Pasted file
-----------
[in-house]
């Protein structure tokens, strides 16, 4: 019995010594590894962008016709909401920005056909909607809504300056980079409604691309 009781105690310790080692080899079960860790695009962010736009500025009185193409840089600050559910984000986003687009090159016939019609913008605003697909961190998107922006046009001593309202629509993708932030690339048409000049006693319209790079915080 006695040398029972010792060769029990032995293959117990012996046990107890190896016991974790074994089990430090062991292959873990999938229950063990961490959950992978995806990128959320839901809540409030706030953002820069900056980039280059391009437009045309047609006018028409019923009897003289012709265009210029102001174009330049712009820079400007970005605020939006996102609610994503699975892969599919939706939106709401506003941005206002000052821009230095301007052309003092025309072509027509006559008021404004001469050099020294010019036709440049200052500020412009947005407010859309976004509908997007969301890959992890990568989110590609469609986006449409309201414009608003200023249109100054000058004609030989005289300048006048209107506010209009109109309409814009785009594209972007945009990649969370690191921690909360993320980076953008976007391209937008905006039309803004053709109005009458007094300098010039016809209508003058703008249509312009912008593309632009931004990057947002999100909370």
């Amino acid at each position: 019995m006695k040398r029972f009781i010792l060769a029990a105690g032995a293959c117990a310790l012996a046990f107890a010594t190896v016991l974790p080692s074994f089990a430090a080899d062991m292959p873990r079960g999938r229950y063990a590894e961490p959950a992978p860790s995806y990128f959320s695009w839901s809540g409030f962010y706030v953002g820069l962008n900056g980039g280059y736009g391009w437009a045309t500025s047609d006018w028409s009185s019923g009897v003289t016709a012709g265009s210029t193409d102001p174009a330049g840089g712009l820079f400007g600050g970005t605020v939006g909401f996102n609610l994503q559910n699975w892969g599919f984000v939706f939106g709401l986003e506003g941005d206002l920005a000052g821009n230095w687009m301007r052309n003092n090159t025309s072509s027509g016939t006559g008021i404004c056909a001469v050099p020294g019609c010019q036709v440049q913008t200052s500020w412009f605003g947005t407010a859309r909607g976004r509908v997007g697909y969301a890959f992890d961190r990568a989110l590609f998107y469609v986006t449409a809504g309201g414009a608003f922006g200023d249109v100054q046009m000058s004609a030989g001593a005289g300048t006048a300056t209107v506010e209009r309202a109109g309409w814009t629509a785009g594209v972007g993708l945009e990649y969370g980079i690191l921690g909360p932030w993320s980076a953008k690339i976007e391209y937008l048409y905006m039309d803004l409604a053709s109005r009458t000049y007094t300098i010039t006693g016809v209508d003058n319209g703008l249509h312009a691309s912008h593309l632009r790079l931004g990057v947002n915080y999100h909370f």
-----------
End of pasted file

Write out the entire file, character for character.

[in-house]
């Protein structure tokens, strides 16, 4: 019995010594590894962008016709909401920005056909909607809504300056980079409604691309 009781105690310790080692080899079960860790695009962010736009500025009185193409840089600050559910984000986003687009090159016939019609913008605003697909961190998107922006046009001593309202629509993708932030690339048409000049006693319209790079915080 006695040398029972010792060769029990032995293959117990012996046990107890190896016991974790074994089990430090062991292959873990999938229950063990961490959950992978995806990128959320839901809540409030706030953002820069900056980039280059391009437009045309047609006018028409019923009897003289012709265009210029102001174009330049712009820079400007970005605020939006996102609610994503699975892969599919939706939106709401506003941005206002000052821009230095301007052309003092025309072509027509006559008021404004001469050099020294010019036709440049200052500020412009947005407010859309976004509908997007969301890959992890990568989110590609469609986006449409309201414009608003200023249109100054000058004609030989005289300048006048209107506010209009109109309409814009785009594209972007945009990649969370690191921690909360993320980076953008976007391209937008905006039309803004053709109005009458007094300098010039016809209508003058703008249509312009912008593309632009931004990057947002999100909370």
């Amino acid at each position: 019995m006695k040398r029972f009781i010792l060769a029990a105690g032995a293959c117990a310790l012996a046990f107890a010594t190896v016991l974790p080692s074994f089990a430090a080899d062991m292959p873990r079960g999938r229950y063990a590894e961490p959950a992978p860790s995806y990128f959320s695009w839901s809540g409030f962010y706030v953002g820069l962008n900056g980039g280059y736009g391009w437009a045309t500025s047609d006018w028409s009185s019923g009897v003289t016709a012709g265009s210029t193409d102001p174009a330049g840089g712009l820079f400007g600050g970005t605020v939006g909401f996102n609610l994503q559910n699975w892969g599919f984000v939706f939106g709401l986003e506003g941005d206002l920005a000052g821009n230095w687009m301007r052309n003092n090159t025309s072509s027509g016939t006559g008021i404004c056909a001469v050099p020294g019609c010019q036709v440049q913008t200052s500020w412009f605003g947005t407010a859309r909607g976004r509908v997007g697909y969301a890959f992890d961190r990568a989110l590609f998107y469609v986006t449409a809504g309201g414009a608003f922006g200023d249109v100054q046009m000058s004609a030989g001593a005289g300048t006048a300056t209107v506010e209009r309202a109109g309409w814009t629509a785009g594209v972007g993708l945009e990649y969370g980079i690191l921690g909360p932030w993320s980076a953008k690339i976007e391209y937008l048409y905006m039309d803004l409604a053709s109005r009458t000049y007094t300098i010039t006693g016809v209508d003058n319209g703008l249509h312009a691309s912008h593309l632009r790079l931004g990057v947002n915080y999100h909370f």